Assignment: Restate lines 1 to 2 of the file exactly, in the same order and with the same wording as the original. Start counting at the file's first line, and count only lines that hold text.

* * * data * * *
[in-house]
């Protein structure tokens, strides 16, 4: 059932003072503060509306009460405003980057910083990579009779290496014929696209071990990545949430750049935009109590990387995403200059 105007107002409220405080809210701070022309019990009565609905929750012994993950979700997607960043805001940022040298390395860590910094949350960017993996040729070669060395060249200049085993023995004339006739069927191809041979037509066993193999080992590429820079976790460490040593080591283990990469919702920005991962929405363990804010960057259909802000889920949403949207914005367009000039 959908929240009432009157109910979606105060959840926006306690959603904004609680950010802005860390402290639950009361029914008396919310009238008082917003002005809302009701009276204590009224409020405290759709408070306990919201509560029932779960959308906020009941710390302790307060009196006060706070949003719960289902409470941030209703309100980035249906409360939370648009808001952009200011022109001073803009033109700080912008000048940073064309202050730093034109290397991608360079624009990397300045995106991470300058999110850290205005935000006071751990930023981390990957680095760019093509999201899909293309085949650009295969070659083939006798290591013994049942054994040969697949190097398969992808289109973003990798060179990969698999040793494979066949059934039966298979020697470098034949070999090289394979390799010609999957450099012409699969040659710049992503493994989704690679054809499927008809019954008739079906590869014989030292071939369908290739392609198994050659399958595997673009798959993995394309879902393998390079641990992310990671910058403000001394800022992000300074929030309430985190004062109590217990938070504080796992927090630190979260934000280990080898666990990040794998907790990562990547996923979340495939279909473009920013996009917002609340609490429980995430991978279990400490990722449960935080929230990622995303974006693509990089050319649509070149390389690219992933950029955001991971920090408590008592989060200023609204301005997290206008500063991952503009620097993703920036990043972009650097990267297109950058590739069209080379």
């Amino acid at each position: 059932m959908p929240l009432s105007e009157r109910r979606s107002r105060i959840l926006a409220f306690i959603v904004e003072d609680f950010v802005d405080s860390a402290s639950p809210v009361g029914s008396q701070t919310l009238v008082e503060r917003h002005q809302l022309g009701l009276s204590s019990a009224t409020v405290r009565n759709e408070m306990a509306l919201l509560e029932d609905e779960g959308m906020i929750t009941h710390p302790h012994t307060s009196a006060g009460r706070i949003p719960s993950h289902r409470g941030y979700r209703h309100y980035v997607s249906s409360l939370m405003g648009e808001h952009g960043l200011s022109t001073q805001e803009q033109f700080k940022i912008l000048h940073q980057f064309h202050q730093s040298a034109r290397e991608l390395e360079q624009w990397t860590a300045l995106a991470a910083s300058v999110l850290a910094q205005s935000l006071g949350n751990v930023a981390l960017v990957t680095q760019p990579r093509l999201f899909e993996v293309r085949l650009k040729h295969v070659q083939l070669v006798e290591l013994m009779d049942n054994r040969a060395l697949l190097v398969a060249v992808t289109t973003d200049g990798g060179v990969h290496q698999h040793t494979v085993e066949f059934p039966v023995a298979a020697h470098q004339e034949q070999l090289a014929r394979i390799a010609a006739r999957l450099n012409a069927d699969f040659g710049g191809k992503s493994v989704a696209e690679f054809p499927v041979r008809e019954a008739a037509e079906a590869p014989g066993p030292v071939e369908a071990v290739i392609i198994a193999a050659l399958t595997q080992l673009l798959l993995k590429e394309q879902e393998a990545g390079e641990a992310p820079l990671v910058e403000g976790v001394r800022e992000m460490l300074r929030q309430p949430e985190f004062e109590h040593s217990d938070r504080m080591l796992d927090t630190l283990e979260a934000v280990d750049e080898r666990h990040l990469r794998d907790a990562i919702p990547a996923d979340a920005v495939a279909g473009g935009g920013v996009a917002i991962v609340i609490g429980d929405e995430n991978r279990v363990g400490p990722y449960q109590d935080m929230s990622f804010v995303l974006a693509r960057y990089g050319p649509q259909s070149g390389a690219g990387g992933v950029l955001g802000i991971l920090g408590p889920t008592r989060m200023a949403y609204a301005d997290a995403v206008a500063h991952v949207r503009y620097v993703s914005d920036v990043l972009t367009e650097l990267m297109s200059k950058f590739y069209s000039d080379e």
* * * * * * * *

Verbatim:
[in-house]
């Protein structure tokens, strides 16, 4: 059932003072503060509306009460405003980057910083990579009779290496014929696209071990990545949430750049935009109590990387995403200059 105007107002409220405080809210701070022309019990009565609905929750012994993950979700997607960043805001940022040298390395860590910094949350960017993996040729070669060395060249200049085993023995004339006739069927191809041979037509066993193999080992590429820079976790460490040593080591283990990469919702920005991962929405363990804010960057259909802000889920949403949207914005367009000039 959908929240009432009157109910979606105060959840926006306690959603904004609680950010802005860390402290639950009361029914008396919310009238008082917003002005809302009701009276204590009224409020405290759709408070306990919201509560029932779960959308906020009941710390302790307060009196006060706070949003719960289902409470941030209703309100980035249906409360939370648009808001952009200011022109001073803009033109700080912008000048940073064309202050730093034109290397991608360079624009990397300045995106991470300058999110850290205005935000006071751990930023981390990957680095760019093509999201899909293309085949650009295969070659083939006798290591013994049942054994040969697949190097398969992808289109973003990798060179990969698999040793494979066949059934039966298979020697470098034949070999090289394979390799010609999957450099012409699969040659710049992503493994989704690679054809499927008809019954008739079906590869014989030292071939369908290739392609198994050659399958595997673009798959993995394309879902393998390079641990992310990671910058403000001394800022992000300074929030309430985190004062109590217990938070504080796992927090630190979260934000280990080898666990990040794998907790990562990547996923979340495939279909473009920013996009917002609340609490429980995430991978279990400490990722449960935080929230990622995303974006693509990089050319649509070149390389690219992933950029955001991971920090408590008592989060200023609204301005997290206008500063991952503009620097993703920036990043972009650097990267297109950058590739069209080379």